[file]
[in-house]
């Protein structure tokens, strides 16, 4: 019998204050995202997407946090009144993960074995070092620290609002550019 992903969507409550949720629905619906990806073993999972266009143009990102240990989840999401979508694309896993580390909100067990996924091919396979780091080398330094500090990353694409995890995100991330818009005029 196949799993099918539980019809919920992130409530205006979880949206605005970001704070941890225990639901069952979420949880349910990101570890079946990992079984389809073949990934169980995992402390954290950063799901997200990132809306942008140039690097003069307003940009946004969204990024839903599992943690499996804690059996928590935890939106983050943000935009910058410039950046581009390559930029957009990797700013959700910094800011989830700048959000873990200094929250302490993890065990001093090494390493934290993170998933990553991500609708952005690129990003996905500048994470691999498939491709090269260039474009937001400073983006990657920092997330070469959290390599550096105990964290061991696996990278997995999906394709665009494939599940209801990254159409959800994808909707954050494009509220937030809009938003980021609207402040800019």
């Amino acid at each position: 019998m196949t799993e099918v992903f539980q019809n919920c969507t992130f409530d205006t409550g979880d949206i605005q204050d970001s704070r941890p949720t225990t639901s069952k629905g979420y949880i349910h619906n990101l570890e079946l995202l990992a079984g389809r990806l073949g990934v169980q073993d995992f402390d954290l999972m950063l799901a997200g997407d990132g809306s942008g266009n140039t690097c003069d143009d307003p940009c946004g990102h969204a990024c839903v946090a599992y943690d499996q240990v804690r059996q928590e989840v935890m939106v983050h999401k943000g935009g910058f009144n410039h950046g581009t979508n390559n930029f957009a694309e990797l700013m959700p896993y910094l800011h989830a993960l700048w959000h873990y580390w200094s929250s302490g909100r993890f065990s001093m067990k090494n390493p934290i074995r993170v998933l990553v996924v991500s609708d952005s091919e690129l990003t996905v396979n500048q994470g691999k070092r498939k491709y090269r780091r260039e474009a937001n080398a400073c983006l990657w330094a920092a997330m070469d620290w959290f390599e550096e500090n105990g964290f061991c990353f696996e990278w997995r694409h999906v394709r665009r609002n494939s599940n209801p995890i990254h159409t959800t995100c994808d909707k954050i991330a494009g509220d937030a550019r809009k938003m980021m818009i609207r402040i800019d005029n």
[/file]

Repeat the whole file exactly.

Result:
[in-house]
């Protein structure tokens, strides 16, 4: 019998204050995202997407946090009144993960074995070092620290609002550019 992903969507409550949720629905619906990806073993999972266009143009990102240990989840999401979508694309896993580390909100067990996924091919396979780091080398330094500090990353694409995890995100991330818009005029 196949799993099918539980019809919920992130409530205006979880949206605005970001704070941890225990639901069952979420949880349910990101570890079946990992079984389809073949990934169980995992402390954290950063799901997200990132809306942008140039690097003069307003940009946004969204990024839903599992943690499996804690059996928590935890939106983050943000935009910058410039950046581009390559930029957009990797700013959700910094800011989830700048959000873990200094929250302490993890065990001093090494390493934290993170998933990553991500609708952005690129990003996905500048994470691999498939491709090269260039474009937001400073983006990657920092997330070469959290390599550096105990964290061991696996990278997995999906394709665009494939599940209801990254159409959800994808909707954050494009509220937030809009938003980021609207402040800019």
């Amino acid at each position: 019998m196949t799993e099918v992903f539980q019809n919920c969507t992130f409530d205006t409550g979880d949206i605005q204050d970001s704070r941890p949720t225990t639901s069952k629905g979420y949880i349910h619906n990101l570890e079946l995202l990992a079984g389809r990806l073949g990934v169980q073993d995992f402390d954290l999972m950063l799901a997200g997407d990132g809306s942008g266009n140039t690097c003069d143009d307003p940009c946004g990102h969204a990024c839903v946090a599992y943690d499996q240990v804690r059996q928590e989840v935890m939106v983050h999401k943000g935009g910058f009144n410039h950046g581009t979508n390559n930029f957009a694309e990797l700013m959700p896993y910094l800011h989830a993960l700048w959000h873990y580390w200094s929250s302490g909100r993890f065990s001093m067990k090494n390493p934290i074995r993170v998933l990553v996924v991500s609708d952005s091919e690129l990003t996905v396979n500048q994470g691999k070092r498939k491709y090269r780091r260039e474009a937001n080398a400073c983006l990657w330094a920092a997330m070469d620290w959290f390599e550096e500090n105990g964290f061991c990353f696996e990278w997995r694409h999906v394709r665009r609002n494939s599940n209801p995890i990254h159409t959800t995100c994808d909707k954050i991330a494009g509220d937030a550019r809009k938003m980021m818009i609207r402040i800019d005029n």